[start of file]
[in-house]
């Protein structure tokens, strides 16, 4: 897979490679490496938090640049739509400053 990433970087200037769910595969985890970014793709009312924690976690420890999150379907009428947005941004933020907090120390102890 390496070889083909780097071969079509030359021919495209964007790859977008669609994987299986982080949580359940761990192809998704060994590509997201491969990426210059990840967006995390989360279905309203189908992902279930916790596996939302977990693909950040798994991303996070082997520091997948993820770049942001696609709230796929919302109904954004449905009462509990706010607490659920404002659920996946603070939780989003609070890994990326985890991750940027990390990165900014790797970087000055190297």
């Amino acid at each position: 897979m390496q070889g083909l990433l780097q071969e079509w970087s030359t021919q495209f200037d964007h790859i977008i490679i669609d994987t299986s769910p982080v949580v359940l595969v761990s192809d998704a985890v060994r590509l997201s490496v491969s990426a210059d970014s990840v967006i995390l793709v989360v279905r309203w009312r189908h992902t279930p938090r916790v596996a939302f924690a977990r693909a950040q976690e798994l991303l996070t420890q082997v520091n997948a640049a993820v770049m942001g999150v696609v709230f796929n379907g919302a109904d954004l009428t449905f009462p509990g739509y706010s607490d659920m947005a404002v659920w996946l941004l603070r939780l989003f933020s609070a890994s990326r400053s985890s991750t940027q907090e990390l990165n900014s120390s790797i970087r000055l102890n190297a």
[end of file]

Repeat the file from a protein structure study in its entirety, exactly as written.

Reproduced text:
[in-house]
């Protein structure tokens, strides 16, 4: 897979490679490496938090640049739509400053 990433970087200037769910595969985890970014793709009312924690976690420890999150379907009428947005941004933020907090120390102890 390496070889083909780097071969079509030359021919495209964007790859977008669609994987299986982080949580359940761990192809998704060994590509997201491969990426210059990840967006995390989360279905309203189908992902279930916790596996939302977990693909950040798994991303996070082997520091997948993820770049942001696609709230796929919302109904954004449905009462509990706010607490659920404002659920996946603070939780989003609070890994990326985890991750940027990390990165900014790797970087000055190297």
């Amino acid at each position: 897979m390496q070889g083909l990433l780097q071969e079509w970087s030359t021919q495209f200037d964007h790859i977008i490679i669609d994987t299986s769910p982080v949580v359940l595969v761990s192809d998704a985890v060994r590509l997201s490496v491969s990426a210059d970014s990840v967006i995390l793709v989360v279905r309203w009312r189908h992902t279930p938090r916790v596996a939302f924690a977990r693909a950040q976690e798994l991303l996070t420890q082997v520091n997948a640049a993820v770049m942001g999150v696609v709230f796929n379907g919302a109904d954004l009428t449905f009462p509990g739509y706010s607490d659920m947005a404002v659920w996946l941004l603070r939780l989003f933020s609070a890994s990326r400053s985890s991750t940027q907090e990390l990165n900014s120390s790797i970087r000055l102890n190297a």